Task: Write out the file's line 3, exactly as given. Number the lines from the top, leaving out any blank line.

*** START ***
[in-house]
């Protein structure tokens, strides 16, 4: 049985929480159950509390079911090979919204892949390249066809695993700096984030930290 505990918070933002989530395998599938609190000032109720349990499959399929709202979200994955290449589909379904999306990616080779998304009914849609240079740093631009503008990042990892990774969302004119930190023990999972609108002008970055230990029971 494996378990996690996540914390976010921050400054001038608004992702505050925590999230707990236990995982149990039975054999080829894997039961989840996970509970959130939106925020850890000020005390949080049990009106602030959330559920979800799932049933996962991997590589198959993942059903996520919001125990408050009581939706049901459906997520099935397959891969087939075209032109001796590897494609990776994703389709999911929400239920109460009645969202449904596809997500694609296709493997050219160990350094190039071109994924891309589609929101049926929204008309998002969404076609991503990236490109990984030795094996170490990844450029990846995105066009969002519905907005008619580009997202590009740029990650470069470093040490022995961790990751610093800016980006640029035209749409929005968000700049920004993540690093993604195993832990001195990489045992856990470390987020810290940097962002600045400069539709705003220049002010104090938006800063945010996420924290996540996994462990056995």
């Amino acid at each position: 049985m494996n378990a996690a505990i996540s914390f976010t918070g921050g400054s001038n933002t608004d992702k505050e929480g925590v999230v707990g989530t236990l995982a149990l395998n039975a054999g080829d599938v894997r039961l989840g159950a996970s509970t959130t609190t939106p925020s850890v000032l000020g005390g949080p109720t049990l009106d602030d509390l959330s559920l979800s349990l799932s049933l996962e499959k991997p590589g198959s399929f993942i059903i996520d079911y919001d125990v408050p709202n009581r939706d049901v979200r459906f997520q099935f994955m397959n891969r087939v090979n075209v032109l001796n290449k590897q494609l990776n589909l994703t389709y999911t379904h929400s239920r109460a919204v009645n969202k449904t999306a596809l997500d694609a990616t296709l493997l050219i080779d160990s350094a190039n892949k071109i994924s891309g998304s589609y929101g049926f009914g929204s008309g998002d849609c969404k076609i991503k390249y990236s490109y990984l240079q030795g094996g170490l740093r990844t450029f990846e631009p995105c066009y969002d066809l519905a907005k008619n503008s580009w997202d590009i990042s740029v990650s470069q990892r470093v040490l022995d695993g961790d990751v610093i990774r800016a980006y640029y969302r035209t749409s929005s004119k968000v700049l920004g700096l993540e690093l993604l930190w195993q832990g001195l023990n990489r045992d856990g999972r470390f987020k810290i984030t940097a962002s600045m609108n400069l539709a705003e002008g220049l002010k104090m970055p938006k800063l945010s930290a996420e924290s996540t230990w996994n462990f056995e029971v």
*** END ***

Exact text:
């Amino acid at each position: 049985m494996n378990a996690a505990i996540s914390f976010t918070g921050g400054s001038n933002t608004d992702k505050e929480g925590v999230v707990g989530t236990l995982a149990l395998n039975a054999g080829d599938v894997r039961l989840g159950a996970s509970t959130t609190t939106p925020s850890v000032l000020g005390g949080p109720t049990l009106d602030d509390l959330s559920l979800s349990l799932s049933l996962e499959k991997p590589g198959s399929f993942i059903i996520d079911y919001d125990v408050p709202n009581r939706d049901v979200r459906f997520q099935f994955m397959n891969r087939v090979n075209v032109l001796n290449k590897q494609l990776n589909l994703t389709y999911t379904h929400s239920r109460a919204v009645n969202k449904t999306a596809l997500d694609a990616t296709l493997l050219i080779d160990s350094a190039n892949k071109i994924s891309g998304s589609y929101g049926f009914g929204s008309g998002d849609c969404k076609i991503k390249y990236s490109y990984l240079q030795g094996g170490l740093r990844t450029f990846e631009p995105c066009y969002d066809l519905a907005k008619n503008s580009w997202d590009i990042s740029v990650s470069q990892r470093v040490l022995d695993g961790d990751v610093i990774r800016a980006y640029y969302r035209t749409s929005s004119k968000v700049l920004g700096l993540e690093l993604l930190w195993q832990g001195l023990n990489r045992d856990g999972r470390f987020k810290i984030t940097a962002s600045m609108n400069l539709a705003e002008g220049l002010k104090m970055p938006k800063l945010s930290a996420e924290s996540t230990w996994n462990f056995e029971v």